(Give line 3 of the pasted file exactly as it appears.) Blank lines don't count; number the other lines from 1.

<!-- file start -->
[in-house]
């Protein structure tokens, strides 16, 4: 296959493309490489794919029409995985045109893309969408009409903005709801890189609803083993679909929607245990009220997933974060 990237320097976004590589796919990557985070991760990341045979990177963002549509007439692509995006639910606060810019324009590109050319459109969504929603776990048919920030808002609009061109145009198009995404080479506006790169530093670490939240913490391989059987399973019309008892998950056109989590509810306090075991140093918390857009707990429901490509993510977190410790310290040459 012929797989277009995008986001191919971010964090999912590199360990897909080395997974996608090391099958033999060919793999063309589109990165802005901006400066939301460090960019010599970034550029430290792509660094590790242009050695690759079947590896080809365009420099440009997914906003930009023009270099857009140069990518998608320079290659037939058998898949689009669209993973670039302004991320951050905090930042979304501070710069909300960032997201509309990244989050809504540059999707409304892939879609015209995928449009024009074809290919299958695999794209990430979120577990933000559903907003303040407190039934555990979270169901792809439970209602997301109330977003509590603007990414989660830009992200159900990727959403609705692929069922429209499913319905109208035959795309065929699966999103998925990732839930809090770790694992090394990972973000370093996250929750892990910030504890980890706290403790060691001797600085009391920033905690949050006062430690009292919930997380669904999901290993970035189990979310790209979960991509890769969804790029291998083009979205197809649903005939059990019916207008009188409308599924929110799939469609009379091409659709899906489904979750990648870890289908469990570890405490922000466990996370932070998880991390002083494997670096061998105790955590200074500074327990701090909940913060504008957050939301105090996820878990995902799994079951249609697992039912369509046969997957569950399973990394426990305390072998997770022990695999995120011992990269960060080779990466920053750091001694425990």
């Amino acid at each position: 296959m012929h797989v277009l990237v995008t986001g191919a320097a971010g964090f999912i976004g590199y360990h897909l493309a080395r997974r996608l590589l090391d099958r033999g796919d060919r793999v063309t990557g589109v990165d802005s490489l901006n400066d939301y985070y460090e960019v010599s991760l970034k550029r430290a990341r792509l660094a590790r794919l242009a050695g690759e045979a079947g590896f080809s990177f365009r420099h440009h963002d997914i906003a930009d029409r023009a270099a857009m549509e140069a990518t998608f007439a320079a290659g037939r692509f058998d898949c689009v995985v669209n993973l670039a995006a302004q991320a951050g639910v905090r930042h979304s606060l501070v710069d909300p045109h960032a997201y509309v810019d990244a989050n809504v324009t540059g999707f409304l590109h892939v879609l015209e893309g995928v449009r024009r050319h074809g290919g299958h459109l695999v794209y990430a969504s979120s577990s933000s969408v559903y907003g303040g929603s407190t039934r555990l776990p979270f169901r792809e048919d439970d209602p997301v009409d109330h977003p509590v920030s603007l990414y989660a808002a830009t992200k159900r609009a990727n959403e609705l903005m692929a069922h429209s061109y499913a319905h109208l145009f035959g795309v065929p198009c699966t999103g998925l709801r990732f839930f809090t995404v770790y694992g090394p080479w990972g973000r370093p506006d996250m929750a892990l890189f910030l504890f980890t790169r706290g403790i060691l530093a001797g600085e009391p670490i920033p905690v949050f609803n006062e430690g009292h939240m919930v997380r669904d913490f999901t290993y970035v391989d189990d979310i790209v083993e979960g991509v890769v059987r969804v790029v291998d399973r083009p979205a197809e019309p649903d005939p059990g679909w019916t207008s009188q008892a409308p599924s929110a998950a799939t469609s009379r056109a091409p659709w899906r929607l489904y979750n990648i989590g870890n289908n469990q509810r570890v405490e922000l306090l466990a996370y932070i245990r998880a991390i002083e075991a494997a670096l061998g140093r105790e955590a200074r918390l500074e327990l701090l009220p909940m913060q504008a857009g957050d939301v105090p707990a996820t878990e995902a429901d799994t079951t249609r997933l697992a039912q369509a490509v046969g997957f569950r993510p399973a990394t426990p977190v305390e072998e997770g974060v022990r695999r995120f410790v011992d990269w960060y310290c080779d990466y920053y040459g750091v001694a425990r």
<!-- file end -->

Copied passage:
């Amino acid at each position: 296959m012929h797989v277009l990237v995008t986001g191919a320097a971010g964090f999912i976004g590199y360990h897909l493309a080395r997974r996608l590589l090391d099958r033999g796919d060919r793999v063309t990557g589109v990165d802005s490489l901006n400066d939301y985070y460090e960019v010599s991760l970034k550029r430290a990341r792509l660094a590790r794919l242009a050695g690759e045979a079947g590896f080809s990177f365009r420099h440009h963002d997914i906003a930009d029409r023009a270099a857009m549509e140069a990518t998608f007439a320079a290659g037939r692509f058998d898949c689009v995985v669209n993973l670039a995006a302004q991320a951050g639910v905090r930042h979304s606060l501070v710069d909300p045109h960032a997201y509309v810019d990244a989050n809504v324009t540059g999707f409304l590109h892939v879609l015209e893309g995928v449009r024009r050319h074809g290919g299958h459109l695999v794209y990430a969504s979120s577990s933000s969408v559903y907003g303040g929603s407190t039934r555990l776990p979270f169901r792809e048919d439970d209602p997301v009409d109330h977003p509590v920030s603007l990414y989660a808002a830009t992200k159900r609009a990727n959403e609705l903005m692929a069922h429209s061109y499913a319905h109208l145009f035959g795309v065929p198009c699966t999103g998925l709801r990732f839930f809090t995404v770790y694992g090394p080479w990972g973000r370093p506006d996250m929750a892990l890189f910030l504890f980890t790169r706290g403790i060691l530093a001797g600085e009391p670490i920033p905690v949050f609803n006062e430690g009292h939240m919930v997380r669904d913490f999901t290993y970035v391989d189990d979310i790209v083993e979960g991509v890769v059987r969804v790029v291998d399973r083009p979205a197809e019309p649903d005939p059990g679909w019916t207008s009188q008892a409308p599924s929110a998950a799939t469609s009379r056109a091409p659709w899906r929607l489904y979750n990648i989590g870890n289908n469990q509810r570890v405490e922000l306090l466990a996370y932070i245990r998880a991390i002083e075991a494997a670096l061998g140093r105790e955590a200074r918390l500074e327990l701090l009220p909940m913060q504008a857009g957050d939301v105090p707990a996820t878990e995902a429901d799994t079951t249609r997933l697992a039912q369509a490509v046969g997957f569950r993510p399973a990394t426990p977190v305390e072998e997770g974060v022990r695999r995120f410790v011992d990269w960060y310290c080779d990466y920053y040459g750091v001694a425990r």